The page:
Big fans of zombies tend to be geeks…geeks tend to be smart…smart people tend to read classic literature…and bam! Makes perfect sense.
When you put it like that, yes, it does make sense and I’m freely admit my geekdom. (Geekhood? Yeah, one of those.)
Personally, I thoroughly enjoyed Jane Slayre. Sherri Browning Erwin has taken Charlotte Brontë’s original text but removed the tedious babble and added undead and modernised the vocabulary a bit (I didn’t really notice that, except for a few jarring occasions). I was impressed by how closely the first chapter was to the original book (not to mention how overjoyed I was to have the droning on about Bewick’s History of British Birds ditched) and how cleverly she had made the Reed family into vampires, or – as it says throughout the book – vampyres, and had a good giggle at the fact the stiff servant Abbot had been turned into a zombie!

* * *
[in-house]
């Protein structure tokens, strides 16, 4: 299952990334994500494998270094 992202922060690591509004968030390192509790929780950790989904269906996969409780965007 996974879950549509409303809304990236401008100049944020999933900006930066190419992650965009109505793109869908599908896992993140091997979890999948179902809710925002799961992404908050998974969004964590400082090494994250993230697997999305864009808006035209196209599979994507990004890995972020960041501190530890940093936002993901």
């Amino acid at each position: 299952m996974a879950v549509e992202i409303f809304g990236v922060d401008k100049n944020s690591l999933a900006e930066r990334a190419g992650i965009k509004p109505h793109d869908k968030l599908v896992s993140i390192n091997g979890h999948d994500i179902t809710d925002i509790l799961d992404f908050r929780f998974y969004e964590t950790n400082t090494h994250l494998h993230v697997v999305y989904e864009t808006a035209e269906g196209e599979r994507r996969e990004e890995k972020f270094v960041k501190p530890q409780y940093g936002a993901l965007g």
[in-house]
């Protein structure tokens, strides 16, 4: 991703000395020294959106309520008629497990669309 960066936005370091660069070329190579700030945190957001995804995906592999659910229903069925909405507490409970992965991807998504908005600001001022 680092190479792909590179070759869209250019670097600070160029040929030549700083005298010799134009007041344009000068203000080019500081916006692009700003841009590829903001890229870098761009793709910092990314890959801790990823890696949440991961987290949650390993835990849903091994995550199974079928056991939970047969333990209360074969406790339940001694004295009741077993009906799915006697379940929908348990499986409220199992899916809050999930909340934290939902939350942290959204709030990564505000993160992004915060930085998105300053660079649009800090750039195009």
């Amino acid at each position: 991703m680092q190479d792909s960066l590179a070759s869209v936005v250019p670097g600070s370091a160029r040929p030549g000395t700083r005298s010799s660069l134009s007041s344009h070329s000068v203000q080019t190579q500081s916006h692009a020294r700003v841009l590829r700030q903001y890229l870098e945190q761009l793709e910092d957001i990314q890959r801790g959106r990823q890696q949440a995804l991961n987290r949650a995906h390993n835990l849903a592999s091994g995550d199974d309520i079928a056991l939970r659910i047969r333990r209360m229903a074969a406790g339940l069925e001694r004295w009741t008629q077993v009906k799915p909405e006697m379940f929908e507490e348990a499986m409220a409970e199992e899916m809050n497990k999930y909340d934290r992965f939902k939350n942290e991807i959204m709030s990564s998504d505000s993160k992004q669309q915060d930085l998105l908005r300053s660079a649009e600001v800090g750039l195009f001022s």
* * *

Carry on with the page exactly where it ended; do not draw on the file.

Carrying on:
The book follows young Jane Slayre, a poor, unconnected orphan, living with her vampiric relatives at Gateshead. When she’s finally taken away to Lowood school, everything seems great for a while, but there are some “special students” that sends her slayer senses tingling … The fact that Mr. Brocklehurst has been re-named confused me a lot, because if the book is sticking so close to the original, why on earth has his name been changed to Mr. Bokorhurst? (It’s explained eventually.)
Adult Jane advertises, goes to Thornfield and meets the Master, with whom she falls in love (bet you never expected there were vampires afoot that dreary afternoon in Hay Lane!), but there’s a problem – and it’s not just because Jane suspects one or more of the house party guests to be a vampyre. It turns out there’s a madwoman werewolf in the attic …
For me, this is the best Jane Eyre sequel/rip-off I’ve read so far, because it does stick to the original story (the undead aside) and is fairly in keeping with the characters. Maybe because it’s meant to be a bit of a laugh rather than a really serious story, it’s easier to forgive some character personality errors, because hey, the original book didn’t have vampires to contend with. Maybe.